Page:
France’s president has warned Poland is isolating itself within the European Union and that its people deserve better.
President Macron said the Poland’s ruling Law and Justice Party — a nationalist and Eurosceptic government — is causing Warsaw to move in the opposite direction of the rest of Europe.
Poland dismissed the accusations, branding Macron inexperienced and arrogant.
‘Europe is a region created on the basis of values, a relationship with democracy and public freedoms which Poland is today in conflict with,’ said President Macron.
Poland dismissed the accusations, branding Macron (left) inexperienced and arrogant. ‘I advise the president that he should be more conciliatory … Perhaps his arrogant comments are a result of a lack of experience’, said Polish Prime Minister Beata Szydlo (right)
French President Emmanuel Macron, center, his wife Brigitte, left and Bulgarian counterpart Rumen Radev pose during a welcome ceremony and prior their meeting, at the Euxinograd residence outside Varna, Bulgaria.
He said Poland’s unwillingness to budge on the EU’s revised directive on ‘posted’ workers — cheap labourers from eastern countries who are posted temporarily to more affluent nations — is a mistake that leads to unfair competition.
The French president added: ‘In no way will the decision by a country that has decided to isolate itself in the workings of Europe jeopardize the finding of an ambitious compromise.’
In a scathing attack that could worse relations with the Western Powers and EU Commission and Poland, he said the Polish people deserved better.
Poland’s Foreign Minister Witold Waszczykowski, right, talks with NATO Secretary General Jens Stoltenberg in Warsaw
Poland’s Prime Minister Beata Szydlo, pictured right with UK Prime Minister Theresa May, said former banker Macron, 39, lacked political experience and accused him of undermining the EU
Poland’s Prime Minister Beata Szydlo, left with Law and Justice leader Jaroslaw Kaczynski, said former banker Macron, 39, lacked political experience and accused him of undermining the EU
‘Poland is not defining Europe’s future today and nor will it define the Europe of tomorrow,’ Macron said at a joint press conference with Bulgarian President Rumen Radev in the Black Sea resort city of Varna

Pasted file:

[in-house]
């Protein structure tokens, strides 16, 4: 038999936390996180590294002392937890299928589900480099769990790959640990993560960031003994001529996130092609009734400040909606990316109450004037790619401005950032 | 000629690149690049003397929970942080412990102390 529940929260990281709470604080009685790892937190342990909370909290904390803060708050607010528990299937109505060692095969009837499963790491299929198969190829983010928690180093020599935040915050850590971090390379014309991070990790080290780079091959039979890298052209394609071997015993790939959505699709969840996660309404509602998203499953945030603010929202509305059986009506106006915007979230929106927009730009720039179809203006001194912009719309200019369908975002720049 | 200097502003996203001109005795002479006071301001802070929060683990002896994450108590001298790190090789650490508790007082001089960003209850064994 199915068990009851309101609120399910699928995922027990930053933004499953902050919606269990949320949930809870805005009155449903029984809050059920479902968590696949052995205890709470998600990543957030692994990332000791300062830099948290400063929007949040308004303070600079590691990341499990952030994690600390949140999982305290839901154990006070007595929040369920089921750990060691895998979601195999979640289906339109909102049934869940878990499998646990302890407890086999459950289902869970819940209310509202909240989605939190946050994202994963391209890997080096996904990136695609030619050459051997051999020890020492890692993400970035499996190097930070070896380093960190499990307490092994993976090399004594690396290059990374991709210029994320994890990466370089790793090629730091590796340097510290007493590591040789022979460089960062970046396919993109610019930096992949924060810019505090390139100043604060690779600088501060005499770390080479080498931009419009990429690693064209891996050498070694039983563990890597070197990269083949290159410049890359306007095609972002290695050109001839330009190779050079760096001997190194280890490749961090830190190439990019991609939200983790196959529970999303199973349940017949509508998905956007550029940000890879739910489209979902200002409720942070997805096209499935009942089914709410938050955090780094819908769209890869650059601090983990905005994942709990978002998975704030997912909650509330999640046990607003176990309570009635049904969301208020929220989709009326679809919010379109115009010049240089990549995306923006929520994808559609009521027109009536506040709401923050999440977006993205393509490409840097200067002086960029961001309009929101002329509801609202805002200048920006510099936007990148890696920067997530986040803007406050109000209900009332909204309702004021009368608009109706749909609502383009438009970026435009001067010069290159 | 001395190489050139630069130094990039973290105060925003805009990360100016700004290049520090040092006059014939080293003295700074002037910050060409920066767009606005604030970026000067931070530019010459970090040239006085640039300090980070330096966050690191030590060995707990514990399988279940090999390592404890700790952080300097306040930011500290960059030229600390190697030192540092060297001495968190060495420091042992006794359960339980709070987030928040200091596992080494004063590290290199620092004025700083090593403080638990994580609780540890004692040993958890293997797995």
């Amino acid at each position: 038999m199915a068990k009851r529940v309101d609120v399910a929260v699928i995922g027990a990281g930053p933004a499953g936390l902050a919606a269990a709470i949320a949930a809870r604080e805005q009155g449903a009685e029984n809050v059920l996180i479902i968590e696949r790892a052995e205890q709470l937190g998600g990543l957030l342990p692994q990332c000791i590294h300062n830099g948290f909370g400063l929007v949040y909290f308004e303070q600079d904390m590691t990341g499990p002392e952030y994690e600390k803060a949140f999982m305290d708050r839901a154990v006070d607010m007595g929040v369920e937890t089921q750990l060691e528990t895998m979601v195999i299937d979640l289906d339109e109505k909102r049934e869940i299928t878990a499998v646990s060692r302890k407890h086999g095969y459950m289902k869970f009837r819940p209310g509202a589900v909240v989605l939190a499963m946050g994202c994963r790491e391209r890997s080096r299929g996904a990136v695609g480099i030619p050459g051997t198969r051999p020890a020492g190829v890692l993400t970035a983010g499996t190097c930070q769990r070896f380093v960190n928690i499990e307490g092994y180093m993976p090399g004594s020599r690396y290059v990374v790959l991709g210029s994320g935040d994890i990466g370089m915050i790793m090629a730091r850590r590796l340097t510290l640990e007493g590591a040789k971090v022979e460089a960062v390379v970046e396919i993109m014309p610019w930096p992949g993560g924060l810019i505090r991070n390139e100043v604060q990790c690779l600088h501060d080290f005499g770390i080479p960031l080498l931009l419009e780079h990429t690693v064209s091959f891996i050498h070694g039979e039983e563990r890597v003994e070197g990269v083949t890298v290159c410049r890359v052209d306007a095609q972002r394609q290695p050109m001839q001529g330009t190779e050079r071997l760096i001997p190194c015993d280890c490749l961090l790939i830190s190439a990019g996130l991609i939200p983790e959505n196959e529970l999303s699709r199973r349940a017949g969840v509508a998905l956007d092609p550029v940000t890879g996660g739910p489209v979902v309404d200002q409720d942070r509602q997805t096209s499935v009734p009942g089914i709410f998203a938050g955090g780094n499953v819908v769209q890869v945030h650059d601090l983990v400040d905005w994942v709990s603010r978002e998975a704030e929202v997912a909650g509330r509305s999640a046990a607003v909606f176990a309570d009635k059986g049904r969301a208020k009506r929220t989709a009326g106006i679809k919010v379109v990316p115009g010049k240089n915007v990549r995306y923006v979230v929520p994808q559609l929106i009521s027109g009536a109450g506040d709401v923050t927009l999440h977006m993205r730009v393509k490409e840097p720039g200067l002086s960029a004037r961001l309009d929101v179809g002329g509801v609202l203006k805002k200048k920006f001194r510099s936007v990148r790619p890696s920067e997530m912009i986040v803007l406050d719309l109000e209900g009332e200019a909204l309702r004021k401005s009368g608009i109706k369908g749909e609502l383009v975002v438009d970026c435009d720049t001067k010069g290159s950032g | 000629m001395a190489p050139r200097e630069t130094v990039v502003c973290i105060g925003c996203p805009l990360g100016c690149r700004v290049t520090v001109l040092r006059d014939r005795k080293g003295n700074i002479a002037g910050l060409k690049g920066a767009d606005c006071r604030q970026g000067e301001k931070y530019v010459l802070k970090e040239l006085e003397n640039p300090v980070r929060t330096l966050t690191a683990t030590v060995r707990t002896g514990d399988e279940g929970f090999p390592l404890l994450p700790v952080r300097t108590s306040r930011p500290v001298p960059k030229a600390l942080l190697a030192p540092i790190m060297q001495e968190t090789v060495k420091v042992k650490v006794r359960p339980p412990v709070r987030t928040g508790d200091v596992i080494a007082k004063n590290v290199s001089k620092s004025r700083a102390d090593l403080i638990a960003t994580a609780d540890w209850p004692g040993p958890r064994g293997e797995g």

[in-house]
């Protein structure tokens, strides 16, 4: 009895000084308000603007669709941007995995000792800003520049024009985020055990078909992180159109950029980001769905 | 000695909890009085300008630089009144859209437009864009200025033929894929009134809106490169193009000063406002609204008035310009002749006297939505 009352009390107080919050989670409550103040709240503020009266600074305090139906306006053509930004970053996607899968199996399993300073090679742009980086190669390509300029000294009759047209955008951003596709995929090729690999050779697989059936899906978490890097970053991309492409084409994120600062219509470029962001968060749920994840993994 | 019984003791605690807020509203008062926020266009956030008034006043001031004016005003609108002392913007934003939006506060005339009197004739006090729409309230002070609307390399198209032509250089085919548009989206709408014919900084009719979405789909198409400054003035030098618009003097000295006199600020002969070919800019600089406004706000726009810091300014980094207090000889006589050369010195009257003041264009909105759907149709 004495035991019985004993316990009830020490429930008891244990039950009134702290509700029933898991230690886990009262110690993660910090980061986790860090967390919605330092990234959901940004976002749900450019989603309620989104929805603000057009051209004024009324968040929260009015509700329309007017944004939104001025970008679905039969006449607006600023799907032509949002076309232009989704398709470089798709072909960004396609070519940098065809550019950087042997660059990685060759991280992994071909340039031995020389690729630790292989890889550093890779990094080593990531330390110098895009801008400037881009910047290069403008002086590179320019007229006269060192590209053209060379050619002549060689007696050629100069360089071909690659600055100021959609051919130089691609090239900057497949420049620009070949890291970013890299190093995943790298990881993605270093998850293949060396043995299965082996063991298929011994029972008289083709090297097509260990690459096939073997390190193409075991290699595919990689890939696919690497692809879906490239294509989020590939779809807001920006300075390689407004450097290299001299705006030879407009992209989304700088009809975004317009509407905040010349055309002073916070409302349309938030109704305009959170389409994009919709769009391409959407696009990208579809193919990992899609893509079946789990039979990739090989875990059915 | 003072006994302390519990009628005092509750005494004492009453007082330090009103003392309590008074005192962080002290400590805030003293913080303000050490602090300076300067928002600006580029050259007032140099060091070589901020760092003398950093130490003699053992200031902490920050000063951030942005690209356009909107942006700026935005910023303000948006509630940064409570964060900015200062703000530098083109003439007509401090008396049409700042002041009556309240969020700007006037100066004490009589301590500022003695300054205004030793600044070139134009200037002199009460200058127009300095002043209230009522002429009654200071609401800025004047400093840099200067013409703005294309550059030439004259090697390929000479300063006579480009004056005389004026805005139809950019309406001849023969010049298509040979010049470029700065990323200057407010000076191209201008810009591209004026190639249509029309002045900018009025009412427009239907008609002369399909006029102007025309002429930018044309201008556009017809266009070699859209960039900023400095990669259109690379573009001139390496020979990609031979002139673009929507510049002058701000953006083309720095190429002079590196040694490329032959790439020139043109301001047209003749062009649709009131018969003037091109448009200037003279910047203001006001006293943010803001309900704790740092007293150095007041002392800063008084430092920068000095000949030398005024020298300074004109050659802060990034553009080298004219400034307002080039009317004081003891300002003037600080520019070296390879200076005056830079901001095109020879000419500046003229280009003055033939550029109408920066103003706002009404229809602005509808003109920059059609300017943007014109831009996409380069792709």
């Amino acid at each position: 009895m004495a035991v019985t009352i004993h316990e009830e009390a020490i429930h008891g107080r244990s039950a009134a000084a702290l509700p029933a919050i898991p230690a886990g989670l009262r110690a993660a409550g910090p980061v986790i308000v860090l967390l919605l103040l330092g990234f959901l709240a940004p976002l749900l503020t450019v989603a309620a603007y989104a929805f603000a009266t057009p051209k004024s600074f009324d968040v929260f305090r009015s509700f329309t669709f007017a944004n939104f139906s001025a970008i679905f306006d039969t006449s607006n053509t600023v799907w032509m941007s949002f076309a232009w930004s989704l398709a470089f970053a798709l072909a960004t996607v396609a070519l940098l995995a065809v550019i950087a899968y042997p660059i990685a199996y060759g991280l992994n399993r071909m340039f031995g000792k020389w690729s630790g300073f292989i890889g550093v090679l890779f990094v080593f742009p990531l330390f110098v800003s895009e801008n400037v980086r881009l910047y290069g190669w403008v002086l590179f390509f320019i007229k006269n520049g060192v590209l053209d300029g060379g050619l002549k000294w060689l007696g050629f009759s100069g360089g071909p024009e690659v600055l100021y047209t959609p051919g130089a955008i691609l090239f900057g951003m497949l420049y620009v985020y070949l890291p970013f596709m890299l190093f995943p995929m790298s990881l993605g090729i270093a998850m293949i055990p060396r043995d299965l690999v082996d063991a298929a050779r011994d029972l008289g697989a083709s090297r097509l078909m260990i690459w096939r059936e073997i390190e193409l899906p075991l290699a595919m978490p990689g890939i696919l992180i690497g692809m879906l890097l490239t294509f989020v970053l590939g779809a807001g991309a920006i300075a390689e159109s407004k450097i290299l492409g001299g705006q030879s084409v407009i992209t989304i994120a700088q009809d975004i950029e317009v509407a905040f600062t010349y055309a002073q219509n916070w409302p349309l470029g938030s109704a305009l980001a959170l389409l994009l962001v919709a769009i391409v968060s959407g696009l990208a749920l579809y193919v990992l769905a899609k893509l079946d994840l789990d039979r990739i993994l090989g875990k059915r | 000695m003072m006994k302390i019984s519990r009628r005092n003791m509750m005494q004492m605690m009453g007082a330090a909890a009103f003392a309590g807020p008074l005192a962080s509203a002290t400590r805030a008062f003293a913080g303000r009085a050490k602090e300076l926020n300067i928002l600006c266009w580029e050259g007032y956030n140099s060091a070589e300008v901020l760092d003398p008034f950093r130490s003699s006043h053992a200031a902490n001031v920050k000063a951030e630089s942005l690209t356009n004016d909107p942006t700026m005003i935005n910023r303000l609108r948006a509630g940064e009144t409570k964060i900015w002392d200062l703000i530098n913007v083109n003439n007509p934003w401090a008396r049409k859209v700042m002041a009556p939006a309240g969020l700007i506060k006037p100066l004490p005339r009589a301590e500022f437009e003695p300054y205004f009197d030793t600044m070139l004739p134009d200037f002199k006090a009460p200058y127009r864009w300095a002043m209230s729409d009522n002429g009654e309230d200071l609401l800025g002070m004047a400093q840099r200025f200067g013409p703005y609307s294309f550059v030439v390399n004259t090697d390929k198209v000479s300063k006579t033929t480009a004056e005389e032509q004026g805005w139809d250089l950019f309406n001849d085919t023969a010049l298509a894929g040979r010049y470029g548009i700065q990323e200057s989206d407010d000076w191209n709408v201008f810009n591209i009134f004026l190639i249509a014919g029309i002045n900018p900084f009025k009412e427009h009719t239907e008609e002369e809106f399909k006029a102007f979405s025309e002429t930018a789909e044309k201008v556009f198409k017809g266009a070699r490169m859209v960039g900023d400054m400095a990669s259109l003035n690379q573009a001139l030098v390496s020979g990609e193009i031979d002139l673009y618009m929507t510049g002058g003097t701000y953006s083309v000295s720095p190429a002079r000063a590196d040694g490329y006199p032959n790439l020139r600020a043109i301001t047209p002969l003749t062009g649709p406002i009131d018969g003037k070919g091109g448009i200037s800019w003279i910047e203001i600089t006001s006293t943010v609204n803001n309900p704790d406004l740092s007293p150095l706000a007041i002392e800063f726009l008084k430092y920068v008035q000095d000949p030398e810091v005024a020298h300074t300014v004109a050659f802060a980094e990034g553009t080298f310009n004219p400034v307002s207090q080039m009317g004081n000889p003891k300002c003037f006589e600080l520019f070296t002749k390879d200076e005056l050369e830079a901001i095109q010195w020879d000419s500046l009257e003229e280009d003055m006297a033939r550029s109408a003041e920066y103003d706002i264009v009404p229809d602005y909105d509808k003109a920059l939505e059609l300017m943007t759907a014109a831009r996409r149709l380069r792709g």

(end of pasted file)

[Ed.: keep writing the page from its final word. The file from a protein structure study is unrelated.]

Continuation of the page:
In response, Poland’s Prime Minister Beata Szydlo said former banker Macron, 39, lacked political experience and accused him of undermining the EU.
‘I advise the president that he should be more conciliatory … Perhaps his arrogant comments are a result of a lack of experience,’ Szydlo said.
‘I advise the president that he should focus on the affairs of his own country. Perhaps he may be able to achieve the same economic results and the same level of security for citizens as those guaranteed by Poland.’
Ms Szydlo’s comments were an indirect reference to the Polish government’s refusal to accept migrants from the Middle East who are considered a threat to national security.
The Polish Foreign Ministry has urgently summoned the French chargé d’affaires to express ‘the Polish government’s indignation’ about Macron’s ‘arrogant words’.
It quoted Deputy Foreign Minister Marek Magierowski as saying Poland ‘expects that France will abandon language that is divisive and which damages the unity of the EU’.
THE GROWING DIVED BETWEEN POLAND AND THE REST OF THE EU
The legal reforms have triggered mass street protests in Poland and raised fears for the rule of law in one of the EU’s leading eastern former communist states
Relations between Szydlo’s Law and Justice (PiS) party and the French government deteriorated soon after it won election in late 2015.
In October 2016, Poland abruptly canceled a nearly $4 billion military procurement deal with Airbus.
Macron’s election deepened the rift, with the French globalization advocate fanning worries in Warsaw that his vision of a ‘multi-speed’ Europe would undermine Polish influence within the European Union.
French officials have expressed concerns about Poland, and Hungary, drifting towards authoritarianism.
They added Macron would make a defense of the rule of law and democratic principles a priority of his mandate on the European stage.
People gather for candle lit protest in front of the Supreme Court in Warsaw, Poland to demonstrate against proposed court reforms
During his three-day tour the French president has sought backing for plans to tighten rules on employing foreign workers from poorer nations – an idea strongly opposed by Poland.
This is despite ‘posted’ workers making up fewer than 1 percent of the total EU workforce.
Poland is at loggerheads with the European Commission over its refusal to accept EU migrant relocation quotas and the ruling conservatives’ tightening grip on the judiciary and media.
The country’s major cities were filled with protesters in recent months who are opposed to the proposed reforms.
In July, President Andrzej Duda announced he would veto two controversial new laws that were passed by the Polish parliament.